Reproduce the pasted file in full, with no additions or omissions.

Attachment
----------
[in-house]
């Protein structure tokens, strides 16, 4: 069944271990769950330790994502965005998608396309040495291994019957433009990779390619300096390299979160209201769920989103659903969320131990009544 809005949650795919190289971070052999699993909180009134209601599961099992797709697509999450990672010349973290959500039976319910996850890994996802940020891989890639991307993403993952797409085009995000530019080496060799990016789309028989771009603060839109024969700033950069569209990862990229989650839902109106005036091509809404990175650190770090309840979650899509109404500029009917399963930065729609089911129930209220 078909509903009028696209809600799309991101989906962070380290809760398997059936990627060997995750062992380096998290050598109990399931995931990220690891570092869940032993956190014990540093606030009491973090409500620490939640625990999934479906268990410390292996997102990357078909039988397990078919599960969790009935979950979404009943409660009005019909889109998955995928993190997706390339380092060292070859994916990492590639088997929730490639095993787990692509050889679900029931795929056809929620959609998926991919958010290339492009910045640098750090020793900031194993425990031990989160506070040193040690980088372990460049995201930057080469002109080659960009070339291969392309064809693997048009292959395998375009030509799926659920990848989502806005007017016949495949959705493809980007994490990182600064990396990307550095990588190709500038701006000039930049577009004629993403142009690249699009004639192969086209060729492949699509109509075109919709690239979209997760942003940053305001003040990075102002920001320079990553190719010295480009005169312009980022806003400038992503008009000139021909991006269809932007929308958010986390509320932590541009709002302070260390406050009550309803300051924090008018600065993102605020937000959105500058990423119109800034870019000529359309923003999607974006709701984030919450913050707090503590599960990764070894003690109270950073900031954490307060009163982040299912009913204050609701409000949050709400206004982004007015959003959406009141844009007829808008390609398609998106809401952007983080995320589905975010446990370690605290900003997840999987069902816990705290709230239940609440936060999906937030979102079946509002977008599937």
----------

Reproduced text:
[in-house]
């Protein structure tokens, strides 16, 4: 069944271990769950330790994502965005998608396309040495291994019957433009990779390619300096390299979160209201769920989103659903969320131990009544 809005949650795919190289971070052999699993909180009134209601599961099992797709697509999450990672010349973290959500039976319910996850890994996802940020891989890639991307993403993952797409085009995000530019080496060799990016789309028989771009603060839109024969700033950069569209990862990229989650839902109106005036091509809404990175650190770090309840979650899509109404500029009917399963930065729609089911129930209220 078909509903009028696209809600799309991101989906962070380290809760398997059936990627060997995750062992380096998290050598109990399931995931990220690891570092869940032993956190014990540093606030009491973090409500620490939640625990999934479906268990410390292996997102990357078909039988397990078919599960969790009935979950979404009943409660009005019909889109998955995928993190997706390339380092060292070859994916990492590639088997929730490639095993787990692509050889679900029931795929056809929620959609998926991919958010290339492009910045640098750090020793900031194993425990031990989160506070040193040690980088372990460049995201930057080469002109080659960009070339291969392309064809693997048009292959395998375009030509799926659920990848989502806005007017016949495949959705493809980007994490990182600064990396990307550095990588190709500038701006000039930049577009004629993403142009690249699009004639192969086209060729492949699509109509075109919709690239979209997760942003940053305001003040990075102002920001320079990553190719010295480009005169312009980022806003400038992503008009000139021909991006269809932007929308958010986390509320932590541009709002302070260390406050009550309803300051924090008018600065993102605020937000959105500058990423119109800034870019000529359309923003999607974006709701984030919450913050707090503590599960990764070894003690109270950073900031954490307060009163982040299912009913204050609701409000949050709400206004982004007015959003959406009141844009007829808008390609398609998106809401952007983080995320589905975010446990370690605290900003997840999987069902816990705290709230239940609440936060999906937030979102079946509002977008599937």